It was seven months ago that Google, in a full publicity push, announced its Google Wallet -- a tie-up with Sprint, Samsung, and Citibank that augured the end of leather wallets and paper cash.
Or did it?
This morning I bought my newspaper and a coffee with crumpled dollar bills, same as I have for going on a half century. And you know what? I am swiftly becoming a digital wallet skeptic. Maybe, just maybe, it won’t happen in my lifetime.
I did not say that a dozen years ago, when I wrote a gushing magazine piece about how cellphone users in Finland could buy Cokes and candies from vending machines with a wave of a phone. The charges appeared on the buyer’s monthly cellphone bill. In Helsinki, it worked beautifully. (Sorry, link to story not available.)
One thing nagged at me in reporting that story: In interviews, the two major US card issuers, Mastercard and Visa, both expressed interest in the pilots, but neither seemed inclined to believe the technique was coming to the US anytime soon. Merchants weren’t equipped to process such charges; consumers did not understand them; and -- probably the zinger -- nobody was eager to cut carriers in for a slice of the retail action.
Fast forward to today. Near Field Communication (NFC) has replaced Bluetooth and RFID as the linking technology of choice, widely viewed as more secure, reliable, and easy to use. And it’s at the heart of the Google Wallet in the Nexus phone.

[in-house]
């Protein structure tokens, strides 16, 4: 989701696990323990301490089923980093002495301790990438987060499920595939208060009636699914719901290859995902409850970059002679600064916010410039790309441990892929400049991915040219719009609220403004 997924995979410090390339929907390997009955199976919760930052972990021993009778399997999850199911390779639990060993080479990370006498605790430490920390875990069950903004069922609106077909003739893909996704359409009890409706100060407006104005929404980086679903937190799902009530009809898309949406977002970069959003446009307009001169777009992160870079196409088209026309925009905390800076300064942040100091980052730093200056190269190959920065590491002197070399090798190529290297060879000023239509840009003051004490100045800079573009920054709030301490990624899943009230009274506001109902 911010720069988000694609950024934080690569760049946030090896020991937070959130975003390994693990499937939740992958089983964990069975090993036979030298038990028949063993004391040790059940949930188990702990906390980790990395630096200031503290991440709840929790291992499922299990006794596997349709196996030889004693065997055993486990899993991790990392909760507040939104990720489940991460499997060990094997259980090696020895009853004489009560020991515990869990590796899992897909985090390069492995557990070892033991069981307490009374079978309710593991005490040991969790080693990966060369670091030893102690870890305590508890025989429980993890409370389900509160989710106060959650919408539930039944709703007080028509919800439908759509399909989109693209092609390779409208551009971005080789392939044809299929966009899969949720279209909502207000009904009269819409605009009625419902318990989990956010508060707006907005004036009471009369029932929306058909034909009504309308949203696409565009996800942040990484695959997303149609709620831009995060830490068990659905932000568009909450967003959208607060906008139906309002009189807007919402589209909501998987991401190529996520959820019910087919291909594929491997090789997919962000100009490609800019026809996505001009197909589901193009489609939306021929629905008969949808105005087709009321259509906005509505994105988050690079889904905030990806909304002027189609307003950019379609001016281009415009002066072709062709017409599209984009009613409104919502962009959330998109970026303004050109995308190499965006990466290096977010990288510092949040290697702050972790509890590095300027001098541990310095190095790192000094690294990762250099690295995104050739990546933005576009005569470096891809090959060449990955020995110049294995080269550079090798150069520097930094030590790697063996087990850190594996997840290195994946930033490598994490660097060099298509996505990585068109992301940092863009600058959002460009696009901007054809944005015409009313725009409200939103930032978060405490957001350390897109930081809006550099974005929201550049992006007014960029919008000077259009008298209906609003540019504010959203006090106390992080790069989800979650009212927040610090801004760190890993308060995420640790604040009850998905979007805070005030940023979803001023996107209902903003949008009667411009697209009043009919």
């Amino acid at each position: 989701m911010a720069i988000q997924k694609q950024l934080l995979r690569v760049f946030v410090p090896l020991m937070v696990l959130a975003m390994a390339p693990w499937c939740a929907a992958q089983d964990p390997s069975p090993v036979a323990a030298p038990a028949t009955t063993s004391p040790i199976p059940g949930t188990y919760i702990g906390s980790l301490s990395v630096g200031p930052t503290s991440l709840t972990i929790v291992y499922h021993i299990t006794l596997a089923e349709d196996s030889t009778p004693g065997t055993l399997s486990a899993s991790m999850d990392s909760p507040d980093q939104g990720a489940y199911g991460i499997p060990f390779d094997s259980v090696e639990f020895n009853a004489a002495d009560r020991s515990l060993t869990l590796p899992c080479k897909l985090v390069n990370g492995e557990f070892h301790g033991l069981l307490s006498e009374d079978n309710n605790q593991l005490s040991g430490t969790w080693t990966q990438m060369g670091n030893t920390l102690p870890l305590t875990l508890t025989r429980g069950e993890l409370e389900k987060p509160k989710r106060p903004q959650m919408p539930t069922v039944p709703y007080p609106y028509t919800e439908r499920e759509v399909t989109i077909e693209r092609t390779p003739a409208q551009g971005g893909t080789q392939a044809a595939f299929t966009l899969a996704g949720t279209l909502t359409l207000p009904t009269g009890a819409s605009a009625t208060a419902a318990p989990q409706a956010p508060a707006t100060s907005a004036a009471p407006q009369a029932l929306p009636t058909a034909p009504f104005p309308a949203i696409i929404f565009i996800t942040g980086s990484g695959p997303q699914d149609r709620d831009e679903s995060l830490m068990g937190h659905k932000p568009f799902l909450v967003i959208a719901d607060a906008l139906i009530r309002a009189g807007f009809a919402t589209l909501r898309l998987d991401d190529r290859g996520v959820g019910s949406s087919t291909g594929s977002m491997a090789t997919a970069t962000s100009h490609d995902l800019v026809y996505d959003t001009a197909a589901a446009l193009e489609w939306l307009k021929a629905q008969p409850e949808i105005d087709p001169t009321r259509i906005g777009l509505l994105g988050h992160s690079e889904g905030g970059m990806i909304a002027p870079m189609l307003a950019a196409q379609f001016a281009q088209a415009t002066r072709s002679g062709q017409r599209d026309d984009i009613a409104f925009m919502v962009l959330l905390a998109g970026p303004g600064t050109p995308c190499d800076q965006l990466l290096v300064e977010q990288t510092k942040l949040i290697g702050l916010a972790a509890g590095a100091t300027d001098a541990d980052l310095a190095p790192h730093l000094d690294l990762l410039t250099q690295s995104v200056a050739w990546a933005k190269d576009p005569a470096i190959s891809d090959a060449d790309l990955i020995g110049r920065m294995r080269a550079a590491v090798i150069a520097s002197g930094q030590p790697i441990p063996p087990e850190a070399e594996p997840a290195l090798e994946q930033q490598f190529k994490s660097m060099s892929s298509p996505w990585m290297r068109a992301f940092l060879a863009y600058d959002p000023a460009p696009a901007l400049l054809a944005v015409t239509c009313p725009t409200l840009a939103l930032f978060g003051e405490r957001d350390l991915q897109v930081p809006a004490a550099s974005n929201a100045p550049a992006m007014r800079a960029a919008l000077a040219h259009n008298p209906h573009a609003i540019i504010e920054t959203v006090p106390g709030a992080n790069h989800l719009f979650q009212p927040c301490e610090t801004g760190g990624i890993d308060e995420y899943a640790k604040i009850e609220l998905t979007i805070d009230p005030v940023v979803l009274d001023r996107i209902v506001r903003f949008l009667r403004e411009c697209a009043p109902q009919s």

Except I don’t own one. And I don’t know anybody who does.
One reason: The concept of a digital wallet is built on a lie. Patrick Gray, president of Charlotte, N.C.-based consulting group Prevoyance, explains: “The argument is you could just carry a phone. Except a phone cannot replace your wallet.” Gray pointed to a driver’s license, or other government-issued ID card, as a must-carry. And nobody in the US is even talking about a digital ID card -- meaning we are stuck with wallets no matter what.
Veteran banker Mike Arman was more dismissive in an email to me: “Digital wallets are stalled because: They aren't convenient. They aren't secure. They don't work very well. They are not accepted everywhere. Plain old cash solves ALL these problems -- cash spends anywhere.”
Try to use a digital wallet -- anything from the Google Wallet to innovative payments tools such as Dwolla and LevelUp -- and it just cannot be guaranteed that you can in fact buy that newspaper and cup of coffee or anything else. For one thing, merchant acceptance is dragging. (LevelUp clams 266 merchants in Boston, a metro center that must have 100,000 merchants or more.)
“A digital wallet is a nice-to-have -- not a must-have,” says Atlanta-based business consultant David Nour. He is not ruling out that someday digital wallets may become must-haves. After all, cellphones, in just the space of a half dozen years, leapt from “nice” to “must.” A boost could come, he says, “if a major ecosystem player really embraced it...”
Cue images of Apple.
In the run-up to last fall’s launch of what turned out to be iPhone 4S (not the iPhone 5 that had been expected), there was huge disappointment in some quarters that the phone did not feature NFC, as had been buzzed about for months. Why? A common belief is that Apple concluded NFC wasn’t worth the hit on battery life, but there is no proof that was the case. All we know is it wasn’t there.
If Apple in fact builds a digital wallet into the next iPhone -- possibly a much-rumored payments tool linked to iTunes -- sign me up. I will buy it on Day 1, and so will millions of us. And the digital wallet will become reality.
But not until Apple says so. In my view, nothing short of a Cupertino kiss will turn this frog into a prince.
— Robert McGarvey has been online and writing about the Internet for nearly 25 years.